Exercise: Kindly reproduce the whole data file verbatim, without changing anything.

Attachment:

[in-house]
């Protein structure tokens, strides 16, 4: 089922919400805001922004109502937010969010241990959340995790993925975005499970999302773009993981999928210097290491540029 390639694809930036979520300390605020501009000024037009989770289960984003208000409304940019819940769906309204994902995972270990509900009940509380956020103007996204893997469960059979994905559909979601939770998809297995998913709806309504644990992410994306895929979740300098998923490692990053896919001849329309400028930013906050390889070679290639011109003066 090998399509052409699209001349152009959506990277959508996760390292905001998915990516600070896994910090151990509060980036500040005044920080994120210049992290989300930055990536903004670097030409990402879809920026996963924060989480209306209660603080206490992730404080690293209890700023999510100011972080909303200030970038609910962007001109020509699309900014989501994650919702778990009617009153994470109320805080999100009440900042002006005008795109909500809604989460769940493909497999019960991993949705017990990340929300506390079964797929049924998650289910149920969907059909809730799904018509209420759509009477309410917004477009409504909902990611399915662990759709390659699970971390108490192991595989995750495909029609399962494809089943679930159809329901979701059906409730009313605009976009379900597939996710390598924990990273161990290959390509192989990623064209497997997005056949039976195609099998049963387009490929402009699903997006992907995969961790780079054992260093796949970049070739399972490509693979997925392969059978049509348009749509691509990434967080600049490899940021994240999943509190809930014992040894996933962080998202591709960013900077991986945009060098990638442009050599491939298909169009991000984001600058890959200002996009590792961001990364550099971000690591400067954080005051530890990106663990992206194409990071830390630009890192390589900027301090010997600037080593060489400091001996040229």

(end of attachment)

[in-house]
């Protein structure tokens, strides 16, 4: 089922919400805001922004109502937010969010241990959340995790993925975005499970999302773009993981999928210097290491540029 390639694809930036979520300390605020501009000024037009989770289960984003208000409304940019819940769906309204994902995972270990509900009940509380956020103007996204893997469960059979994905559909979601939770998809297995998913709806309504644990992410994306895929979740300098998923490692990053896919001849329309400028930013906050390889070679290639011109003066 090998399509052409699209001349152009959506990277959508996760390292905001998915990516600070896994910090151990509060980036500040005044920080994120210049992290989300930055990536903004670097030409990402879809920026996963924060989480209306209660603080206490992730404080690293209890700023999510100011972080909303200030970038609910962007001109020509699309900014989501994650919702778990009617009153994470109320805080999100009440900042002006005008795109909500809604989460769940493909497999019960991993949705017990990340929300506390079964797929049924998650289910149920969907059909809730799904018509209420759509009477309410917004477009409504909902990611399915662990759709390659699970971390108490192991595989995750495909029609399962494809089943679930159809329901979701059906409730009313605009976009379900597939996710390598924990990273161990290959390509192989990623064209497997997005056949039976195609099998049963387009490929402009699903997006992907995969961790780079054992260093796949970049070739399972490509693979997925392969059978049509348009749509691509990434967080600049490899940021994240999943509190809930014992040894996933962080998202591709960013900077991986945009060098990638442009050599491939298909169009991000984001600058890959200002996009590792961001990364550099971000690591400067954080005051530890990106663990992206194409990071830390630009890192390589900027301090010997600037080593060489400091001996040229």